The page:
Tue 30 Mar 2010
AFRAID TO TALK. Universal, 1932. Sidney Fox, Eric Linden, Louis Calhern, Tully Marshall, Edward Arnold, George Meeker, Berton Churchill, Robert Warwick, Frank Sheridan, Mayo Methot, Matt McHugh, Thomas Jackson, Gustav von Seyffertitz, Joyce Compton, George Chandler, Arthur Housman, King Baggot, Walter Brennan, Margaret Lindsay. Screenplay by Tom Reed, based on the play Merry Go Round by Albert Maltz and George Sklar. Photography: Karl Freund; editor: Milton Carruth; art direction: Charles D. Hall and Edgar G. Ulmer. Director: Edward L. Cahn. Shown at Cinecon 45, Hollywood CA, September 2009.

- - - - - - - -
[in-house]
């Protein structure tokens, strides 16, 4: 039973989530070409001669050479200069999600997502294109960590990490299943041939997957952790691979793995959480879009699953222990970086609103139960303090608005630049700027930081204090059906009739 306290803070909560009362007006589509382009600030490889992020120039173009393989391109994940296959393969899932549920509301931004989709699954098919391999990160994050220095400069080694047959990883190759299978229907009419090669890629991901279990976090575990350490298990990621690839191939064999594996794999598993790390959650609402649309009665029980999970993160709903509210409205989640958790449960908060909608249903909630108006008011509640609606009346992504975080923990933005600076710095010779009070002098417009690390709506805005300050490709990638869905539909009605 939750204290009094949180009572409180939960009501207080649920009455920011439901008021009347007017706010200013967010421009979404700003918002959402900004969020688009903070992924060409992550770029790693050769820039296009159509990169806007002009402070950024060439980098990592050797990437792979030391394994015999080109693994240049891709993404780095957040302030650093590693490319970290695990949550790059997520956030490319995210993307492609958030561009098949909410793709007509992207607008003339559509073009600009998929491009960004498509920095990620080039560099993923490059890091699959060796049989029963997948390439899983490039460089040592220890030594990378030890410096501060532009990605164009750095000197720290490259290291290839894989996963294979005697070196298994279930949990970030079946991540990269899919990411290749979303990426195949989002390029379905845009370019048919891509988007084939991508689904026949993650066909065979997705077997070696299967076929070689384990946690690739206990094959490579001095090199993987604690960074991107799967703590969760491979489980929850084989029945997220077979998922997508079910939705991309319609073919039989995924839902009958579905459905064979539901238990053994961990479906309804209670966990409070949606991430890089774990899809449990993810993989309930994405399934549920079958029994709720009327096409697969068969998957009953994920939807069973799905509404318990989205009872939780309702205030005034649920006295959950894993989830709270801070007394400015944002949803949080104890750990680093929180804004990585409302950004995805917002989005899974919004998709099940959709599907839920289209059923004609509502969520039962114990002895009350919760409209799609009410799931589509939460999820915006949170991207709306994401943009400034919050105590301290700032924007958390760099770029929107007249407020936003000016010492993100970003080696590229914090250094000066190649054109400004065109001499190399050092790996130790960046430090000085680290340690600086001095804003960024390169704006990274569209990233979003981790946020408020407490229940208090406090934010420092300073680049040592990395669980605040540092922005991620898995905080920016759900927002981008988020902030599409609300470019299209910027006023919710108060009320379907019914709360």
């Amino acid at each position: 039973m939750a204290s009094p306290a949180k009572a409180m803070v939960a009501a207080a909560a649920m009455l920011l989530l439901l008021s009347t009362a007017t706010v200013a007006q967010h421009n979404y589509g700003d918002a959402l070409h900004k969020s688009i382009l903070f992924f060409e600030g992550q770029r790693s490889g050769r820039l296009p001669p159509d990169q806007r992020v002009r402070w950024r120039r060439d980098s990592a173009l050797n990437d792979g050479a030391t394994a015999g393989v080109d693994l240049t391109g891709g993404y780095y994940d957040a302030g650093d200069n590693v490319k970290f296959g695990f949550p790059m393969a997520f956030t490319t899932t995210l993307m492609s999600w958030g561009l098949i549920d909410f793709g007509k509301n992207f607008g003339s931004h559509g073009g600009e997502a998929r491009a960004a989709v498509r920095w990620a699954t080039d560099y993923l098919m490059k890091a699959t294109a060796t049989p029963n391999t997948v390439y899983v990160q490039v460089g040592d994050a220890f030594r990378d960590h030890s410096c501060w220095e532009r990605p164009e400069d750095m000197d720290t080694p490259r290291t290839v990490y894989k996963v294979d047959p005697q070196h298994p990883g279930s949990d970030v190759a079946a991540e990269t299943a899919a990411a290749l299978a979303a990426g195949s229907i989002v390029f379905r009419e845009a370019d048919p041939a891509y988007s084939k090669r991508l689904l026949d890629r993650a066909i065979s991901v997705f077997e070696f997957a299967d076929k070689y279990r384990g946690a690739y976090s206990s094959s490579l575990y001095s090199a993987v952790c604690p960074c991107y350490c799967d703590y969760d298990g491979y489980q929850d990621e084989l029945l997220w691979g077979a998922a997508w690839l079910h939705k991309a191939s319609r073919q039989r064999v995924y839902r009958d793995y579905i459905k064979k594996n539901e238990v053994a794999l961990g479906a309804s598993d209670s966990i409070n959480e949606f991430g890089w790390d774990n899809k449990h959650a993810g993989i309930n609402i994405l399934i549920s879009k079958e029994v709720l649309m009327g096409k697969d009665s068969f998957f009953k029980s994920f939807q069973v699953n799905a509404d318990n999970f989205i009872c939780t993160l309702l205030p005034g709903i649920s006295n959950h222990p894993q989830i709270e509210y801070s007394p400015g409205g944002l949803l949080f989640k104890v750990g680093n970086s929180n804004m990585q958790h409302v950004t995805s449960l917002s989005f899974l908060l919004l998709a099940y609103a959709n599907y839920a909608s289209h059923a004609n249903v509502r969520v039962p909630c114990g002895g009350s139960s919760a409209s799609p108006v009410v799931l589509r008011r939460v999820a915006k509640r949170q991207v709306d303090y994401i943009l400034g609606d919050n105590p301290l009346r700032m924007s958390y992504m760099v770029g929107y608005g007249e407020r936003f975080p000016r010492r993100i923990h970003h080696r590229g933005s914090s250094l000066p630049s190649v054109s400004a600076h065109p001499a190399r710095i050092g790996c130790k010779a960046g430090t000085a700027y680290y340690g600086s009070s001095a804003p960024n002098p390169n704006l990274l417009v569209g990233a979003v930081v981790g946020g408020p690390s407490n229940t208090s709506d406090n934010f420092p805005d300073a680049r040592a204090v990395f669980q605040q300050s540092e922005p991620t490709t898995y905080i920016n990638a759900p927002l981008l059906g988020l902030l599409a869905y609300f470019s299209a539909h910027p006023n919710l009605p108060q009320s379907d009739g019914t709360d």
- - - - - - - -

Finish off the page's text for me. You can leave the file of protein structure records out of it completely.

This superbly crafted crime thriller hit the Saturday evening audience with all the force of a speeding train and never let up in its character-driven 69 minute drive.
Eric Linden and Sidney Fox, popular young players of the time, are the titular stars, with Linden the witness to a gangland killing who, after being promised immunity for his testimony, is framed by a corrupt Assistant D. A. (Louis Calhern).
There’s not a weak link in the cast, but Calhern, a smooth career politician with not a shred of morality, gives an unforgettable performance. And the final, ironic scene undercuts any sense that the era of corrupt politics is finally over.